France’s Socialist government has discovered a new interest: the European Union, a 28-member block that writes laws, wrangles over debt and was first dreamt up, some time ago, by a few imaginative Frenchmen tired of war on the continent.
The first signs of curiosity were tentative. Emmanuel Macron, France’s economy minister, paid a quick visit to the European Parliament in Strasbourg last week to pow-wow with Socialist MEPs (it was his first such visit since taking office), co-sign a letter with his German counterpart on the EU digital market and huddle with journalists in a cozy, semi-circular arrangement.
Now there’s a more determined effort. After a barrage of stories lamenting France’s loss of influence in Brussels — starting with the diminishing use of the French language in EU institutions in favor of English — Prime Minister Manuel Valls has issued marching orders to his ministers: Get out there, schmooze and mingle with the Brussels crowd, or else.
“In agreement with the President of the Republic,” he told his cabinet this week, according to Agence France-Presse, “I am asking every member of government to participate systematically in EU councils, to maintain a more regular presence at the European Parliament (I will soon go for the first time as prime minister) and travel more frequently to European countries.”
Valls said the French parliament — which tends to forget that many laws it debates come from the EU — needed to take a more active role in European decision-making, and ministers needed to include news about European affairs in their weekly briefings to cabinet peers.
He also urged ministers to appear more in international media.
French officials pointed out that ministers like Macron and Sapin had visited Brussels and other European capitals several times since taking office, meeting frequently with European Commission officials, while their EU counterparts often came to Paris to discuss EU-level topics.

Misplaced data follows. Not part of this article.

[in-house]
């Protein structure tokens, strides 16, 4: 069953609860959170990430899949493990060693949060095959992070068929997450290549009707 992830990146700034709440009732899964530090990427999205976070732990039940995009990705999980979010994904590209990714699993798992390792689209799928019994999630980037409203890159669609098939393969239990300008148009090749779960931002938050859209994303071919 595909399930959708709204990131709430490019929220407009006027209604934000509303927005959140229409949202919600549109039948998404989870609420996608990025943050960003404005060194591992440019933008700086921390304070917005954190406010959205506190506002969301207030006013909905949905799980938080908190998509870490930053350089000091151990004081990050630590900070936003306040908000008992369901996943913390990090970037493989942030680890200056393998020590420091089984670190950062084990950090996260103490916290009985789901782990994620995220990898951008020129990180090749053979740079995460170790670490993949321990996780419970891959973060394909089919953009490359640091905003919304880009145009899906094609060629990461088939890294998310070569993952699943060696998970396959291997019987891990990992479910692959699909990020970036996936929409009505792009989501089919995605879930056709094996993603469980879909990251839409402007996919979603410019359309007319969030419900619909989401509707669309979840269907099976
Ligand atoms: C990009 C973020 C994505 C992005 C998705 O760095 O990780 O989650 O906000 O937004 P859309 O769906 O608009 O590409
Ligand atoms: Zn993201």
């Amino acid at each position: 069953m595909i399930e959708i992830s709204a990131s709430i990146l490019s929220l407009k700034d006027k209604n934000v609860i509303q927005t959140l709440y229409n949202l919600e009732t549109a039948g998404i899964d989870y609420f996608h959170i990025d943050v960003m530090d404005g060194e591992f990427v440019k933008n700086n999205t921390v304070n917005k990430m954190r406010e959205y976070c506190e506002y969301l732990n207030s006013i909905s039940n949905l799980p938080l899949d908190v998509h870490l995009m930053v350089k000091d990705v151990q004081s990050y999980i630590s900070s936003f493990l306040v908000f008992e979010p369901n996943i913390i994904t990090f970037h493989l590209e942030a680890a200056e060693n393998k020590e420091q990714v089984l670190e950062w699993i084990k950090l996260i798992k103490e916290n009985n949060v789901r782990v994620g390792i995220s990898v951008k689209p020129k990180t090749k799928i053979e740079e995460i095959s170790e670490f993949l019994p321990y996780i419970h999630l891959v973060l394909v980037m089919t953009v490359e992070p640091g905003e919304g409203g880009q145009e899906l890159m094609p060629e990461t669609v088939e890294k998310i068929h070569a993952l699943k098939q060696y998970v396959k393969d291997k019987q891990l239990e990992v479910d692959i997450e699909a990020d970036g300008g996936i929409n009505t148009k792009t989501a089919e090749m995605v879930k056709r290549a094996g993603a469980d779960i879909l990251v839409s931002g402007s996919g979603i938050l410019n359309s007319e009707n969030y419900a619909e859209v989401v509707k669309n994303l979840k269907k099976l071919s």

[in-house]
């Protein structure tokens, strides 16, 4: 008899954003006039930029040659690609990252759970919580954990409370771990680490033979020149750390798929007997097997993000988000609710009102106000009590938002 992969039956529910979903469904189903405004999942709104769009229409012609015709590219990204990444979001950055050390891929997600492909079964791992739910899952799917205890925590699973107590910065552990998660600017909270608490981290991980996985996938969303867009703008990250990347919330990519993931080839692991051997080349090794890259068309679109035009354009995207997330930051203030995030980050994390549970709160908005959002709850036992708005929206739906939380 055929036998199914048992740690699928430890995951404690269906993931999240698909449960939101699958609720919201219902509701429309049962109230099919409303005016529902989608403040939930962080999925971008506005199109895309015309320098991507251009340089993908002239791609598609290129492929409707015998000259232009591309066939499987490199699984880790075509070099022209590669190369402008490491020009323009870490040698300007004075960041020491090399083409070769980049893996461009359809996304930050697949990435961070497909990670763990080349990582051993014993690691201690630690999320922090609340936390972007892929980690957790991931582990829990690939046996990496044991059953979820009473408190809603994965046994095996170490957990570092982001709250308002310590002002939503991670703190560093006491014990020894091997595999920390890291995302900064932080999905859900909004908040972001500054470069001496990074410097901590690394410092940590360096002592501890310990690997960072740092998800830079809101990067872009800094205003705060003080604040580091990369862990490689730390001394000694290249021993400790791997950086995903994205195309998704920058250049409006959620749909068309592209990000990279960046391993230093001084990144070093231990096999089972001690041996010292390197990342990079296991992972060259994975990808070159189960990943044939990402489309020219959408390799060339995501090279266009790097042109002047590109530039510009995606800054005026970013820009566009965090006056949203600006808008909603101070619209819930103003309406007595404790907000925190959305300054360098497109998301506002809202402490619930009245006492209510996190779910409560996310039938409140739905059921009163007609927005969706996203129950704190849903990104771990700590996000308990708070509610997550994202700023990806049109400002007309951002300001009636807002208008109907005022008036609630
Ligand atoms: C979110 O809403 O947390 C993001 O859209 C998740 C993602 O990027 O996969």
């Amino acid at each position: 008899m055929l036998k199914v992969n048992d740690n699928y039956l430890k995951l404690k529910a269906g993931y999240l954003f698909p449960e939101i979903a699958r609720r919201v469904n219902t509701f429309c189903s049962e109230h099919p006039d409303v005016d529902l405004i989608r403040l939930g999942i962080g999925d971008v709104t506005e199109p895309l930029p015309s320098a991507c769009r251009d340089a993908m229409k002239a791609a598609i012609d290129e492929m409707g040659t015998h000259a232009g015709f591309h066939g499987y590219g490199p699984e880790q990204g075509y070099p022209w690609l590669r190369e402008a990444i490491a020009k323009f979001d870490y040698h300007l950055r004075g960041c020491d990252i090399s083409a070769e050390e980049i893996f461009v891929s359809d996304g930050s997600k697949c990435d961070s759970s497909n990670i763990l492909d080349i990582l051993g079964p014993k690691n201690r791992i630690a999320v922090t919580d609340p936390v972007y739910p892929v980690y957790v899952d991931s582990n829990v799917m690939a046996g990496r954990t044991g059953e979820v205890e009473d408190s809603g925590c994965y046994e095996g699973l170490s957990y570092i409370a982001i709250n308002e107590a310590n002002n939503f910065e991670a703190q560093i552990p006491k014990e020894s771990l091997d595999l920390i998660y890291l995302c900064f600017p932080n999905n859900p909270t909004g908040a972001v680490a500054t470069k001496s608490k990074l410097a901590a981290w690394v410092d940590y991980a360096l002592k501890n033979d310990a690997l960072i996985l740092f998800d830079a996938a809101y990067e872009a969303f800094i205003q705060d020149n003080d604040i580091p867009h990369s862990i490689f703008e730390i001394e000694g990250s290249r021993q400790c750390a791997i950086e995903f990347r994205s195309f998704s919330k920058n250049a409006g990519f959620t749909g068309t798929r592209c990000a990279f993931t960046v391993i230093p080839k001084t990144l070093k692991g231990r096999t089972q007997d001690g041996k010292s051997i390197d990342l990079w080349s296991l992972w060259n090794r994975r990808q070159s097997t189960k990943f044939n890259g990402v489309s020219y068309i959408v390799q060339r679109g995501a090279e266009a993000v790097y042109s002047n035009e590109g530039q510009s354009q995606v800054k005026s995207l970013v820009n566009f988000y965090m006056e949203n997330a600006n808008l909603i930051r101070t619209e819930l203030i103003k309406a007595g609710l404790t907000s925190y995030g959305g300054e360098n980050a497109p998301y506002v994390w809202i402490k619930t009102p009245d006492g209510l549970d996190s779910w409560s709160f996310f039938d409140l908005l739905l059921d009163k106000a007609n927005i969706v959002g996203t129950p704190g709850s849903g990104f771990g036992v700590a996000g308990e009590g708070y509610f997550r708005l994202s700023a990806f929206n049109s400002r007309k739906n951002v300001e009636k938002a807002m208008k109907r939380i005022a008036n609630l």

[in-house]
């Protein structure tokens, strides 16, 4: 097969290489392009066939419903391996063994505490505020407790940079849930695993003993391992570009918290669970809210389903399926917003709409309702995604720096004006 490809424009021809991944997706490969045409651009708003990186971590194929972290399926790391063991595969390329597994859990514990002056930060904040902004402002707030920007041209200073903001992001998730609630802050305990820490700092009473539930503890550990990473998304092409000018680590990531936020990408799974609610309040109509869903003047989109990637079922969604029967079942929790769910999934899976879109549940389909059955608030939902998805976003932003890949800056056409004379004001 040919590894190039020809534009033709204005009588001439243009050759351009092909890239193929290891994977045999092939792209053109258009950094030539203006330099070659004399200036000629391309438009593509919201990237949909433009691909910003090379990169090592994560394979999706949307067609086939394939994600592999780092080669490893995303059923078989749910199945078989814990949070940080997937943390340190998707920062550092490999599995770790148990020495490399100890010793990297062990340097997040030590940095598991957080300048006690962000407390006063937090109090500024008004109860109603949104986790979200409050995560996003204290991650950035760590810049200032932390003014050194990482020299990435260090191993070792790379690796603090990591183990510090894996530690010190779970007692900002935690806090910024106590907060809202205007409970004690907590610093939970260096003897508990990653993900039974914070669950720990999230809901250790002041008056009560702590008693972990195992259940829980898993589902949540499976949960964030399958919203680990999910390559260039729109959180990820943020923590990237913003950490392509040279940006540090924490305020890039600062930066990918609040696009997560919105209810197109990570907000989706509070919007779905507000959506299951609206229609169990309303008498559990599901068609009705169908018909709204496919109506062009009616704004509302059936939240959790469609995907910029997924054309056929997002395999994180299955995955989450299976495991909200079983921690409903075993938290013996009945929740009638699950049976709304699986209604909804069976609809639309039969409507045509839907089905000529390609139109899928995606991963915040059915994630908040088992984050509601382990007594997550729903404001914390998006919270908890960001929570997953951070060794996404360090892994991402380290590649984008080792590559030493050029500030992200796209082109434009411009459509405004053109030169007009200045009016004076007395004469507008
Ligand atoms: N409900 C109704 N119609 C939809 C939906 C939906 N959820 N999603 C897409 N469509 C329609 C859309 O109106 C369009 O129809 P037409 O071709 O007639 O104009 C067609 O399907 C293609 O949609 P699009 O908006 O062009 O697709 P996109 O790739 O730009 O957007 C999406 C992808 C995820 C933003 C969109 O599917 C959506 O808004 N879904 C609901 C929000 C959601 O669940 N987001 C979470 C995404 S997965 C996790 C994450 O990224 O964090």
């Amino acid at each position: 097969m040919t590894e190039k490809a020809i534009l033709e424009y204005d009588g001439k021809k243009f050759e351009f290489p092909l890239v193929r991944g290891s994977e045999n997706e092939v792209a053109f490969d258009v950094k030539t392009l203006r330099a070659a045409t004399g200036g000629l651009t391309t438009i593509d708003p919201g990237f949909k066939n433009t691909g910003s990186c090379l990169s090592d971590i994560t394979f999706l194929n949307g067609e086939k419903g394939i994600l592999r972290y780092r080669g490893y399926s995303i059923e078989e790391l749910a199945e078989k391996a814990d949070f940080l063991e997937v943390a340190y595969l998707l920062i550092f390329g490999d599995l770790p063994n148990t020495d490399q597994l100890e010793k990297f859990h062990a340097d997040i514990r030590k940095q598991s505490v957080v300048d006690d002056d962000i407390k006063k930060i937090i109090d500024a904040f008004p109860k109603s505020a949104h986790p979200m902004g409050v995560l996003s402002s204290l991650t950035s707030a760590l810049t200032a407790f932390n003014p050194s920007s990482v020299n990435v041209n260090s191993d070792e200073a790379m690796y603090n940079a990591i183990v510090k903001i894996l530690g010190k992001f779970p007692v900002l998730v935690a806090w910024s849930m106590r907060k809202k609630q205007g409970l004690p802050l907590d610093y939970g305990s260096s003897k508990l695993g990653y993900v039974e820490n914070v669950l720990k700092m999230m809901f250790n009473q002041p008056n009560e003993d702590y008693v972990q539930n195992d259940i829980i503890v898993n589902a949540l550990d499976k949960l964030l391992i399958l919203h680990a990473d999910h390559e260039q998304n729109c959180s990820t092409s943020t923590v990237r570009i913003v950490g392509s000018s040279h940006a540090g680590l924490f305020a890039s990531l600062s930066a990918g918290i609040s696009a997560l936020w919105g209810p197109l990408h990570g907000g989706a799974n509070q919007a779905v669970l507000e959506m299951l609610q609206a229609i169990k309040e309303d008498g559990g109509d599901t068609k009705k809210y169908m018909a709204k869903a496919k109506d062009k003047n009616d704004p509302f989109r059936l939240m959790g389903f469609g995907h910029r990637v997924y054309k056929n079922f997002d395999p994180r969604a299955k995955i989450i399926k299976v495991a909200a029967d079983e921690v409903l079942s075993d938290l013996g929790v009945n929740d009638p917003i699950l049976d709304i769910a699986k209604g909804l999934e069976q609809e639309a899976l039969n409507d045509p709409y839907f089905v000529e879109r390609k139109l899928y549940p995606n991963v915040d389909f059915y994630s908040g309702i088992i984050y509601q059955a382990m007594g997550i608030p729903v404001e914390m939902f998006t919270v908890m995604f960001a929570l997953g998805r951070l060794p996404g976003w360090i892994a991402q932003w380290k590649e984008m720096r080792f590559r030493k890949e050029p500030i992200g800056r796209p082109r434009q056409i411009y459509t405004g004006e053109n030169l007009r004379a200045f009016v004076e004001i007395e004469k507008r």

“This European involvement is in the minister’s DNA,” said a spokeswoman for Macron.
The question remains why such visits rarely make top news in France — and why Valls felt the need to remind his ministers that they should get more involved in European affairs
Some have wasted no time in taking up Valls’ EU challenge. After Macron’s preemptive sortie, Finance Minister Michel Sapin visited the European Parliament’s Committee on Economic and Monetary Affairs on Thursday to defend French efforts on economic reform. The appearance came just before the European Commission is due to present its recommendations for improving member states’ economic performance.
Sapin also sat down for a joint interview with Eurogroup chief Jeroen Djisselbloem in Le Monde, in which the French minister said that Paris now enjoyed what he called “normal” dialogue with the European Commission. (A hint of what that could mean, according to Commission sources: The economic recommendations from Brussels this time will contain less prescriptive detail on what each country needs to do, reflecting irritation in Paris with advice that felt like orders.)
The French minister also said that he supported further integration in the European Union, as long as that did not imply a new treaty in the short-or medium term.
For many French officials working in EU institutions, the renewed interest from their home country is welcome, if overdue. One complained recently that the government pushed candidates for EU positions based on their record in Paris, not in Brussels, where French graduates are appreciated for their administrative rigor.
Others minimized the fallback, pointing to various EU policy victories — Europe’s banking union was driven by France, as was the EU investment pact — while conceding that things were dire in a European Parliament where Marine Le Pen’s National Front party controlled 23 seats.
Most agree, however, on this bottom line: that the extent of French influence in Brussels will be determined partly by the country’s economic performance, partly by signs that France is willing to play by the same rules as its smaller neighbors on deficit-reduction and structural reform.
On both counts, the signs are mixed. The Commission expects the French economy to grow by 1.1 percent this year, less than the 1.5 percent annually needed to start creating jobs. And France has already been granted three extensions on its deficit-reduction targets — drying up respect from smaller countries that feel France is not held to the same rules as they are.
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